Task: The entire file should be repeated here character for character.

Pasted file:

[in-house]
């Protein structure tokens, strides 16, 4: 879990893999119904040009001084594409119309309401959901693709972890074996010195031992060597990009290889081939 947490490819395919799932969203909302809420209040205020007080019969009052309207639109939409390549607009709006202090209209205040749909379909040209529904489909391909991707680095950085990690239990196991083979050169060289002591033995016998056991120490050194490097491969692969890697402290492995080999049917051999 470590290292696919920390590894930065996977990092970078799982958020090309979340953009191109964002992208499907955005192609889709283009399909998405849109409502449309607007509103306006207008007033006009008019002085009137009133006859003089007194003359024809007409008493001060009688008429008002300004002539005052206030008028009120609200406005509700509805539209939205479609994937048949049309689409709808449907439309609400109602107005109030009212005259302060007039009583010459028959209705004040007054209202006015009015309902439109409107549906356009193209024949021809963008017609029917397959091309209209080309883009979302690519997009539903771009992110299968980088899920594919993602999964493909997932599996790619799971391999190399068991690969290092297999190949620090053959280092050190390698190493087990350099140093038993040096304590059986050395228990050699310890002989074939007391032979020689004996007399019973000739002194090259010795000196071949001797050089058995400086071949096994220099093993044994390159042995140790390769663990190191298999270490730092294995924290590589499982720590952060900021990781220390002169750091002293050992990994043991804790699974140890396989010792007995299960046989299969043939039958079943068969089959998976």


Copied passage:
[in-house]
């Protein structure tokens, strides 16, 4: 879990893999119904040009001084594409119309309401959901693709972890074996010195031992060597990009290889081939 947490490819395919799932969203909302809420209040205020007080019969009052309207639109939409390549607009709006202090209209205040749909379909040209529904489909391909991707680095950085990690239990196991083979050169060289002591033995016998056991120490050194490097491969692969890697402290492995080999049917051999 470590290292696919920390590894930065996977990092970078799982958020090309979340953009191109964002992208499907955005192609889709283009399909998405849109409502449309607007509103306006207008007033006009008019002085009137009133006859003089007194003359024809007409008493001060009688008429008002300004002539005052206030008028009120609200406005509700509805539209939205479609994937048949049309689409709808449907439309609400109602107005109030009212005259302060007039009583010459028959209705004040007054209202006015009015309902439109409107549906356009193209024949021809963008017609029917397959091309209209080309883009979302690519997009539903771009992110299968980088899920594919993602999964493909997932599996790619799971391999190399068991690969290092297999190949620090053959280092050190390698190493087990350099140093038993040096304590059986050395228990050699310890002989074939007391032979020689004996007399019973000739002194090259010795000196071949001797050089058995400086071949096994220099093993044994390159042995140790390769663990190191298999270490730092294995924290590589499982720590952060900021990781220390002169750091002293050992990994043991804790699974140890396989010792007995299960046989299969043939039958079943068969089959998976």